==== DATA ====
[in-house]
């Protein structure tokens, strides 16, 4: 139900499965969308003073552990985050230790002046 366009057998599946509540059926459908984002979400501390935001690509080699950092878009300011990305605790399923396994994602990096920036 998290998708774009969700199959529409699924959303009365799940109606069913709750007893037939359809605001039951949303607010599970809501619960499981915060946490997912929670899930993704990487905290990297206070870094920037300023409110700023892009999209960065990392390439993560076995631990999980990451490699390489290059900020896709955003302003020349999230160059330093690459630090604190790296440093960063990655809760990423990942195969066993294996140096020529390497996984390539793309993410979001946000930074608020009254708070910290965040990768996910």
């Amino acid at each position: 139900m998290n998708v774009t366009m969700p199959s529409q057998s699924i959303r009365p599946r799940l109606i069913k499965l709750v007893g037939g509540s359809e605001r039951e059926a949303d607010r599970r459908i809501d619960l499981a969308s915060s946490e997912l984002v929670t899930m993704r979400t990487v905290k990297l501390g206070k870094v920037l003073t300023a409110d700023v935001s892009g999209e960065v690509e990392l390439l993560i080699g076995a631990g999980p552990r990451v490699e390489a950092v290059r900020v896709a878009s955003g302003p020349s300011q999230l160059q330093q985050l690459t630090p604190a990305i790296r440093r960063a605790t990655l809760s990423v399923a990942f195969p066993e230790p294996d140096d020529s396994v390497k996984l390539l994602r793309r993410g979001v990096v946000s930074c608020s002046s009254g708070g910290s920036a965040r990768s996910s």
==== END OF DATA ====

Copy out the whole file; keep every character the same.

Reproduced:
[in-house]
């Protein structure tokens, strides 16, 4: 139900499965969308003073552990985050230790002046 366009057998599946509540059926459908984002979400501390935001690509080699950092878009300011990305605790399923396994994602990096920036 998290998708774009969700199959529409699924959303009365799940109606069913709750007893037939359809605001039951949303607010599970809501619960499981915060946490997912929670899930993704990487905290990297206070870094920037300023409110700023892009999209960065990392390439993560076995631990999980990451490699390489290059900020896709955003302003020349999230160059330093690459630090604190790296440093960063990655809760990423990942195969066993294996140096020529390497996984390539793309993410979001946000930074608020009254708070910290965040990768996910």
């Amino acid at each position: 139900m998290n998708v774009t366009m969700p199959s529409q057998s699924i959303r009365p599946r799940l109606i069913k499965l709750v007893g037939g509540s359809e605001r039951e059926a949303d607010r599970r459908i809501d619960l499981a969308s915060s946490e997912l984002v929670t899930m993704r979400t990487v905290k990297l501390g206070k870094v920037l003073t300023a409110d700023v935001s892009g999209e960065v690509e990392l390439l993560i080699g076995a631990g999980p552990r990451v490699e390489a950092v290059r900020v896709a878009s955003g302003p020349s300011q999230l160059q330093q985050l690459t630090p604190a990305i790296r440093r960063a605790t990655l809760s990423v399923a990942f195969p066993e230790p294996d140096d020529s396994v390497k996984l390539l994602r793309r993410g979001v990096v946000s930074c608020s002046s009254g708070g910290s920036a965040r990768s996910s």